Published:20 Oct 2021
Over the last sixty years, organic synthesis has reached a very high level of sophistication leading to the realization of innovative synthetic protocols for the construction of complex molecular architectures. Parallel to these achievements, new issues in today's world, dealing with the concepts of resilience (defined as the capability and ability of an environmental system to return to a stable state after damage/disruption),1 sustainable development2 and, in the case of chemical production, preventing pollution3 have emerged.
Such issues have been levied by ordinary people to the Scientific Society, and institutions such as the International Union of Pure and Applied Chemistry (IUPAC) and the Organization for Economic Co-operation and Development (OECD) to assess the synthetic approaches in order to develop sustainable alternatives and to face this new challenge.
With the aim of spurring scientists and industries on the way to this new research philosophy, the U.S. Environmental Protection Agency, with the impregnable contribution of Paul Anastas and John Warner,4 formalized in 1993 the concept of “Green Chemistry”, as the design of chemical products and processes that reduce or eliminate the use and generation of hazardous substances. In this regard, both guidelines (denoted as twelve principles of green chemistry)5 and green metrics, in order to assess and quantify the environmental impact of a chemical process,6 have been introduced and are nowadays commonly used for assessing and optimizing synthetic protocols, as well as for comparing new and old synthetic processes. In the end, this new consciousness has led scientists to explore a variety of different tools to arrive at the common goal of more sustainable chemical production. In this regard, the realization of this handbook was undertaken with the aim of providing readers with an exhaustive overview on Organic Green Synthesis, by covering all of the synthetic strategies that are currently adopted on the way to sustainability, corroborated also by the use of green/energy metrics.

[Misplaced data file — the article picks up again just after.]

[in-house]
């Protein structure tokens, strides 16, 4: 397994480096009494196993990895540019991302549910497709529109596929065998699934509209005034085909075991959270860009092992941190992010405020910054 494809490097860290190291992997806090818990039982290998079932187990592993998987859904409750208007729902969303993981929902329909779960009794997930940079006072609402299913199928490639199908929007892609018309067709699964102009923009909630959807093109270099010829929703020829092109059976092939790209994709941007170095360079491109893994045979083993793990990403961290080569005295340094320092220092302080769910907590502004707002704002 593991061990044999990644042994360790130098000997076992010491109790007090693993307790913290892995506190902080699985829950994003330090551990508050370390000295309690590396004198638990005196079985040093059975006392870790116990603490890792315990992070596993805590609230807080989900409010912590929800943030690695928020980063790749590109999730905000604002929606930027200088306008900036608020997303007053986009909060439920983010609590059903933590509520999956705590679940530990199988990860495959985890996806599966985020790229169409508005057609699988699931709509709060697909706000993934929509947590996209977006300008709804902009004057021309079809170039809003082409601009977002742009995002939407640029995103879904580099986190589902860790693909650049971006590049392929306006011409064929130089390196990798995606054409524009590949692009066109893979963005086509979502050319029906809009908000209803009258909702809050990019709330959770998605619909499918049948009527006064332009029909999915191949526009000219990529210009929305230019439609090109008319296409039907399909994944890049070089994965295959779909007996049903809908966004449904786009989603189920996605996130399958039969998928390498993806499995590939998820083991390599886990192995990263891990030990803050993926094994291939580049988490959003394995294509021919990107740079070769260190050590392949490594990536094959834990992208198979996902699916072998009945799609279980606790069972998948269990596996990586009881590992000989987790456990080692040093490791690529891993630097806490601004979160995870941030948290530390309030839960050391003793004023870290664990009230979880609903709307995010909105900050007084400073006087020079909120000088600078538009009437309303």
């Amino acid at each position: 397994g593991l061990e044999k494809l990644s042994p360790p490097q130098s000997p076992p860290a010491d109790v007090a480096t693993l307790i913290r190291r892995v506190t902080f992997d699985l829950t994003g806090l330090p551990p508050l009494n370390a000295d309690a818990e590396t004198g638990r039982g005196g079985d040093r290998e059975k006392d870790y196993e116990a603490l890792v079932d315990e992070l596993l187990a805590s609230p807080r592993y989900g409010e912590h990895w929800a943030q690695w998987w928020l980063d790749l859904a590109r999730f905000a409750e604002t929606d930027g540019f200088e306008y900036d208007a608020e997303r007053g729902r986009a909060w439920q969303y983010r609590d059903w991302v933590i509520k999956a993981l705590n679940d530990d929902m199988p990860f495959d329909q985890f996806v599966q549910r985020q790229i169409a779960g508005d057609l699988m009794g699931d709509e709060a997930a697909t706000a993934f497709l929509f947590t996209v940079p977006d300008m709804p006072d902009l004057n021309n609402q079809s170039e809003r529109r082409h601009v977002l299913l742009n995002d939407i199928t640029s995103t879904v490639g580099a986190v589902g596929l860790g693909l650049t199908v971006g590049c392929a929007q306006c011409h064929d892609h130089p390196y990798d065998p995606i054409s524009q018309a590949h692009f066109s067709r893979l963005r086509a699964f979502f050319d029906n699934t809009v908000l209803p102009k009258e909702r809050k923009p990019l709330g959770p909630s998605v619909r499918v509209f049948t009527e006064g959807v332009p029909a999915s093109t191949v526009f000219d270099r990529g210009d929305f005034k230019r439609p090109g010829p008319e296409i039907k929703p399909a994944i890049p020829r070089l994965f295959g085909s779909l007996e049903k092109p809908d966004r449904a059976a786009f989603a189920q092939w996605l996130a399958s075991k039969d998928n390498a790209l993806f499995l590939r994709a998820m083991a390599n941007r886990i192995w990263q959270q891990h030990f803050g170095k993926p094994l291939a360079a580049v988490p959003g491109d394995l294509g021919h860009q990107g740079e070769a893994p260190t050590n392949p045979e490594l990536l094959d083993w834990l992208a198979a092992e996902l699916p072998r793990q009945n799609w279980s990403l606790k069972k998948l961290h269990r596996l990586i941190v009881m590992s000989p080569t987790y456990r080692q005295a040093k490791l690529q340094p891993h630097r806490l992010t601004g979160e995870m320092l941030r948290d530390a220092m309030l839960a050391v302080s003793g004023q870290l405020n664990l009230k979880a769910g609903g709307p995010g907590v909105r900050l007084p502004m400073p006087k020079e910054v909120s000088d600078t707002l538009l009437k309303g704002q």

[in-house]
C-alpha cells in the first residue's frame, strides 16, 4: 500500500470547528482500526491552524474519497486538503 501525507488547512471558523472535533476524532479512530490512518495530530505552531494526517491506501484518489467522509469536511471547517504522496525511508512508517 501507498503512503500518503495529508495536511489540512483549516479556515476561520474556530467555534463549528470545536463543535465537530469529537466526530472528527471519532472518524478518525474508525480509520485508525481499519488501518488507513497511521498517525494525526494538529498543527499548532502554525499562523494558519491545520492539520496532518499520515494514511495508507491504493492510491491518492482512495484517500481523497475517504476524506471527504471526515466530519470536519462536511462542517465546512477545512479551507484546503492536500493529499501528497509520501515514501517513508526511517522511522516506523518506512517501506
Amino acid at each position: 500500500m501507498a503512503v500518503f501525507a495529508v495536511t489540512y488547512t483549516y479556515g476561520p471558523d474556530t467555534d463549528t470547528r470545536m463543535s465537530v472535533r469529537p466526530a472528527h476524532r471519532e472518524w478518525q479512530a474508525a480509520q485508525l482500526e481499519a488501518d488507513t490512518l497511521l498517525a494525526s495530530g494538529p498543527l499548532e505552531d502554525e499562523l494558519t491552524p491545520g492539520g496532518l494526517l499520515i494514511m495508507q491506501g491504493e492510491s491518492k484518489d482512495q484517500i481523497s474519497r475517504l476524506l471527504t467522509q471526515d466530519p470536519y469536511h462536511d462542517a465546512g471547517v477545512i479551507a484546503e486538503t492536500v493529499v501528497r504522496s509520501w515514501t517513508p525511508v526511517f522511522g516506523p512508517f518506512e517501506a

With this purpose, the handbook is composed of three sections, namely Activation of Chemical Substrates Under Sustainable Conditions, Benign Media for Organic Synthesis and Sustainable Approaches in Organic Synthesis. Accordingly, the first section is focused on synthetic strategies that are well-established (including, among others, homogeneous and heterogeneous catalysis and biocatalysis), or have recently emerged (electrochemistry and visible-light photochemistry) in sustainable organic chemistry, while the second part of the handbook is devoted to bioderived and reusable solvents proposed in the literature as a sustainable alternative to VOCs as the reaction media. The aim of the third section is to describe synthetic philosophies that have recently emerged as a way of thinking to perform sustainable production. The last two chapters are finally focused to the contribution of Green Chemistry to Chemical Engineering and Industrial Chemistry. We believe that this contribution will play a key role in furnishing different practical examples to academic and industrial readers, as well as for introducing green chemistry topics to young researchers and as precious help for students.
We would like to thank the researchers that contributed to this handbook and the staff of the Royal Society of Chemistry (in particular Connor Sheppard and Helen Armes) that supported us in this project.
Alessandro Palmieri and Stefano Protti